I've had my Kindle over a month now and I love it. It's not the be all and end all, but it serves many of my needs well.
Physical/electronic characteristics & other numbers - about the height & width of most computer books, but less than an inch thick. Weighs about 10 oz. If you leave the wireless update off and don't go crazy pushing buttons, you can get 6+ hours reading on a charge; additional batteries about $15. Built in memory holds about 200 books/periodicals, standard SD cards increase that dramatically, but you can always temporarily delete books you purchased from Amazon & re-load later. There are approx. 115K titles available from Amazon, plus you can download any other .txt, .mobi, (some) .pdf and other formats subject to digital rights, etc. This expands to potentially millions of books - many for free from Guttenberg, etc. NYT best sellers from Amazon are typically $10, other books are from $1 to very expense (I think there's a obscure technical reference for over $1K in Kindle format). Most books from Amazon have a sample for free - first 50 or so pages. Most programming books are about $4 less in Kindle than Amazon's listed discounted price - a few are actually slightly higher for reasons I can't fathom.
The e-ink screen looks like a printed page - it's not a computer screen. I can't tell you how much more convenient it is reading the Kindle version of a newspaper at breakfast (or anywhere else) vs. the printed copy.
I have about 15 purchased books on my Kindle - mostly .NET (my specialty) although a few general books - I finally got around to reading The Art of War - set me back $2; I read it while "accomplying" my wife shopping last weekend. I have another 20 books as samples - I've already decided not to purchase some books based on reviewing the samples. I also get the NYT delivered daily. I turn the wireless on for about 2 minutes in the am to pickup recent orders and the NYT - doesn't seem to impact battery life.
The personal plusses for me:
1) It's a convenient size - it's with me most of the time except when we're out socially - I always have something useful to read when my wife decides -oh I forgot to get ___ at the store it'll just take a minute - walk in with me cause its after dark...
2) The free preview for most titles.
3) If I think I might need a reference and it's available in Kindle I don't have to order it overnight from Amazon - I can review the sample and wait if/when I really need it.
4) When out & about, at a clients, or travelling I have a good bit of my library available.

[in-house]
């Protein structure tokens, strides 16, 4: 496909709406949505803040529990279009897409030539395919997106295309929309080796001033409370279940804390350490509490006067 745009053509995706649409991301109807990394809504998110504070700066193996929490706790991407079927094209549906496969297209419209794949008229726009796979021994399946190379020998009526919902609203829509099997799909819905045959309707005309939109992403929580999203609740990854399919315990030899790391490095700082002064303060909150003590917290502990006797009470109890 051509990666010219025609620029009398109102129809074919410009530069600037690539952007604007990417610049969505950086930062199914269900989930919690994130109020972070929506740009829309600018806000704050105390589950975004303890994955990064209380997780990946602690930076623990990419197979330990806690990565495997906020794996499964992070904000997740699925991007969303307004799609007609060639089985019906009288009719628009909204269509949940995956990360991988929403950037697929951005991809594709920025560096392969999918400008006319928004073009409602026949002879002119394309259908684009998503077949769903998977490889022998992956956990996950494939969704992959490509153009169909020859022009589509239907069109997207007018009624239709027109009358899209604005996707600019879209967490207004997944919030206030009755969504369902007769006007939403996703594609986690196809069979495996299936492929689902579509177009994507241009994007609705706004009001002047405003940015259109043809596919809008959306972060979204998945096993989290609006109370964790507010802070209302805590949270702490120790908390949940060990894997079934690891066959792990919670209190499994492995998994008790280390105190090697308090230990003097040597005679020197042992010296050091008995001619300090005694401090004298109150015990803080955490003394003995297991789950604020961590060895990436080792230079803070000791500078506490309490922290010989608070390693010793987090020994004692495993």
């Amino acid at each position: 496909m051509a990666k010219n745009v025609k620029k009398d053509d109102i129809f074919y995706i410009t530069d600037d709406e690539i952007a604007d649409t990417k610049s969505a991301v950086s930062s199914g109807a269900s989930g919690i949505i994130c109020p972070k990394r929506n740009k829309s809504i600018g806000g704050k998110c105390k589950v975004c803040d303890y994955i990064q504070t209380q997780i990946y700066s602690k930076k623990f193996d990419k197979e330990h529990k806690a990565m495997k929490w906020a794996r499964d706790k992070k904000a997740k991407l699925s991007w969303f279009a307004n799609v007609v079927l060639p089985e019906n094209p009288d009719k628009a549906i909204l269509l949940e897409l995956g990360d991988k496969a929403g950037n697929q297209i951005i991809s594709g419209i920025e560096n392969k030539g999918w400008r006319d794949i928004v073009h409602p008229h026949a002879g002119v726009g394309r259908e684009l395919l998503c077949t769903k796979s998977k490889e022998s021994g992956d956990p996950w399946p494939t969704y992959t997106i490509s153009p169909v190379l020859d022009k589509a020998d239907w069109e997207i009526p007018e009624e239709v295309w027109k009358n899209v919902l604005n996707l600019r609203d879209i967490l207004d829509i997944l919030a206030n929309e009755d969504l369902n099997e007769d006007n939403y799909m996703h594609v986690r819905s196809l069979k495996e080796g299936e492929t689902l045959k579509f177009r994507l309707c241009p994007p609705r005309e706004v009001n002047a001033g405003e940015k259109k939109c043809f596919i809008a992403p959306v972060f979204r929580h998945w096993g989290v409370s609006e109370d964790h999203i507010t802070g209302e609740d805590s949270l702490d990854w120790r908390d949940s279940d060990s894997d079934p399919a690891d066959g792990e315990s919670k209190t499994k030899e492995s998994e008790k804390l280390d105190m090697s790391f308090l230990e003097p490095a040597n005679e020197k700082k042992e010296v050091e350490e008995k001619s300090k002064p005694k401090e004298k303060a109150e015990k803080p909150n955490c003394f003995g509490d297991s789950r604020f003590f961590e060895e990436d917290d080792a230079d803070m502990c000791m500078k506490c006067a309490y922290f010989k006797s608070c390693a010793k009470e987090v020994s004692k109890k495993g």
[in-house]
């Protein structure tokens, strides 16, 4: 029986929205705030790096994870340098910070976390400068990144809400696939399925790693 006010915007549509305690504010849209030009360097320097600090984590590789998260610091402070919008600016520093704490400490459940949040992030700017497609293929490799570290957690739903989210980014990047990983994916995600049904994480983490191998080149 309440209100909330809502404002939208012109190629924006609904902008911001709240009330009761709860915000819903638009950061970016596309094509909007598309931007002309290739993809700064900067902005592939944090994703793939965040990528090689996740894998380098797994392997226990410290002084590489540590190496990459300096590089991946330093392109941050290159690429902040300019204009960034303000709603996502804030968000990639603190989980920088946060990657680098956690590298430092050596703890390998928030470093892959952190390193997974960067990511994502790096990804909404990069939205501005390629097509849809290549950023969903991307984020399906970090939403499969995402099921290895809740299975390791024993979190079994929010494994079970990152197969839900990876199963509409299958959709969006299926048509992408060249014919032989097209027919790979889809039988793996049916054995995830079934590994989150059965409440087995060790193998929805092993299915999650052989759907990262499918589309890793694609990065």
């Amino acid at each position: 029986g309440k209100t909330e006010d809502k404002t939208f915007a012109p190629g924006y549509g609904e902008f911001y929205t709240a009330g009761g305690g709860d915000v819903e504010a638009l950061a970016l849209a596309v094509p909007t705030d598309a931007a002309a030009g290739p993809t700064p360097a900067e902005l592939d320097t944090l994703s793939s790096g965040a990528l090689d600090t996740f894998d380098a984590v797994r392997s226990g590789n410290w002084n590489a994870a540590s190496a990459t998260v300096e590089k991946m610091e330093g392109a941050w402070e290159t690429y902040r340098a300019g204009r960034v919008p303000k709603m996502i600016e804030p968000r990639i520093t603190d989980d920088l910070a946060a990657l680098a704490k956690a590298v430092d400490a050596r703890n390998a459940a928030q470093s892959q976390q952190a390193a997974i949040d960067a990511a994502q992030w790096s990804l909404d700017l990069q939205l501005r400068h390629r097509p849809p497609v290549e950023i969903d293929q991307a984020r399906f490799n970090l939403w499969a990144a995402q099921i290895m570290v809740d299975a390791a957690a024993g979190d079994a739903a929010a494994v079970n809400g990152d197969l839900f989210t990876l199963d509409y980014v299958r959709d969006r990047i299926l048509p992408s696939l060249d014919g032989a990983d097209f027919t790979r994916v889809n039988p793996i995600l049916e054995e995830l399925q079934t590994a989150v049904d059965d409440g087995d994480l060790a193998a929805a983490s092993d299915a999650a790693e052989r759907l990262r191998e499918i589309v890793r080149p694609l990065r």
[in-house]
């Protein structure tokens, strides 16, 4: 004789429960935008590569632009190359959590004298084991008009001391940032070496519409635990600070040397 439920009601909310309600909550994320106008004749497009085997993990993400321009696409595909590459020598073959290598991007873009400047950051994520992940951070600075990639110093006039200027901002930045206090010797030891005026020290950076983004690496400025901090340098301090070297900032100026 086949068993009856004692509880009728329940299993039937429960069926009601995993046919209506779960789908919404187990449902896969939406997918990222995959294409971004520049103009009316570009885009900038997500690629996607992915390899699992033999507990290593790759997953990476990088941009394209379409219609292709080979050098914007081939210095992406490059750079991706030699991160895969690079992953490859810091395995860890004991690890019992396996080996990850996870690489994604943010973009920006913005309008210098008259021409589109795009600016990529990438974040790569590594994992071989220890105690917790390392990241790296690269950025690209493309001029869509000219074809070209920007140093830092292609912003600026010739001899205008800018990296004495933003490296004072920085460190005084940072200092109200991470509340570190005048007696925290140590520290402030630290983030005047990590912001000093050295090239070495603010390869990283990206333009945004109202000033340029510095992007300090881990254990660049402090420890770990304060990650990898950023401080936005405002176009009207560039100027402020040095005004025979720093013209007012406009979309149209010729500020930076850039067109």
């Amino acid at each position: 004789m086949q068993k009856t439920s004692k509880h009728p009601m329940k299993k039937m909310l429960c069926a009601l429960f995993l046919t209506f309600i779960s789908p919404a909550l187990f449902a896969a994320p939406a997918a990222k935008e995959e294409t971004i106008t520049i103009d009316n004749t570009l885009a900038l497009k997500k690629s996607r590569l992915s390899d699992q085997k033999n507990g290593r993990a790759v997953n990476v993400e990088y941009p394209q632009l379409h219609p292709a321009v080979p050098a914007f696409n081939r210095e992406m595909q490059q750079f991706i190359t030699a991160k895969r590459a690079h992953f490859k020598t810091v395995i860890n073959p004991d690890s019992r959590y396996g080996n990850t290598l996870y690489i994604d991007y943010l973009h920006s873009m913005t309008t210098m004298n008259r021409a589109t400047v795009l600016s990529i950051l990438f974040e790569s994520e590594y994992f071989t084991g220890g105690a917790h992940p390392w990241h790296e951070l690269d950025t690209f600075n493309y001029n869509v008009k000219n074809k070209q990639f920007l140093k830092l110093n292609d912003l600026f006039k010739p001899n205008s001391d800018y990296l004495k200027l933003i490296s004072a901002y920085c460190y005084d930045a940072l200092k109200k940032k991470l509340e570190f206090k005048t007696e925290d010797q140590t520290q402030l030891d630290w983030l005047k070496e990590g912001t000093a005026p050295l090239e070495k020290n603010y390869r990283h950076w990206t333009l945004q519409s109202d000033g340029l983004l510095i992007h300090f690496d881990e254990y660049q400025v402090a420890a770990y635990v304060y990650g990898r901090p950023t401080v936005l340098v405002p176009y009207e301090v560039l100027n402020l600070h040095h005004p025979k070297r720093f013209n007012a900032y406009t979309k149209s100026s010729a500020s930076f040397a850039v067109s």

5) I don't need to worry as much about shelf space for books.
6) The "environmental" issues listed below which are important to me
7) Potential savings
1) Not everything is available in Kindle
2) Kindle currently is B&W only and the e-ink as implemented looks nice for normal text, but does not magnify well.
3) Many screen shots and other graphics are hard to read, some impossible even with magnification. I've contacted kindle on this recommending they allow us to "click" on an image and expand it to full size in landscape - would sovle 90% of that.
4) To fragile & small to use as a door stop, shelf spacer, etc.
5) You can only share Amazon books with other kindles ON YOUR ACCOUNT - 6 maximum.
The environmental/financial issues:
No trees were cut down, no ink chemicals used, no power for printing presses, packaging materials, no shipping, no receiving, no warehousing, no physical inventory (including building space, inventory tax and insurance, etc.). No guessing how many to print, dealing with over/under stock, no unsold physical merchandise.
The environmental impact of the physical kindle plus the power to send content and read isn't substantially different than a cell phone or Wii-type game.
It seems to me that publishers/distributors/sellers are bypassing essentially all of their expenses except keeping their doors open and paying royalties/salaries by going to e-books. I would think that the issues with paper, ink, production runs, shipping, overstocks, warehousing, etc. add at least a couple bucks to the price of a book.
I don't expect ebooks - kindle or otherwise to eliminate physical books, but it seems a logical choice for many. My expectation is in 3-5 years 20% or more of Amazon's book sales will be in kindle format - that is substantial.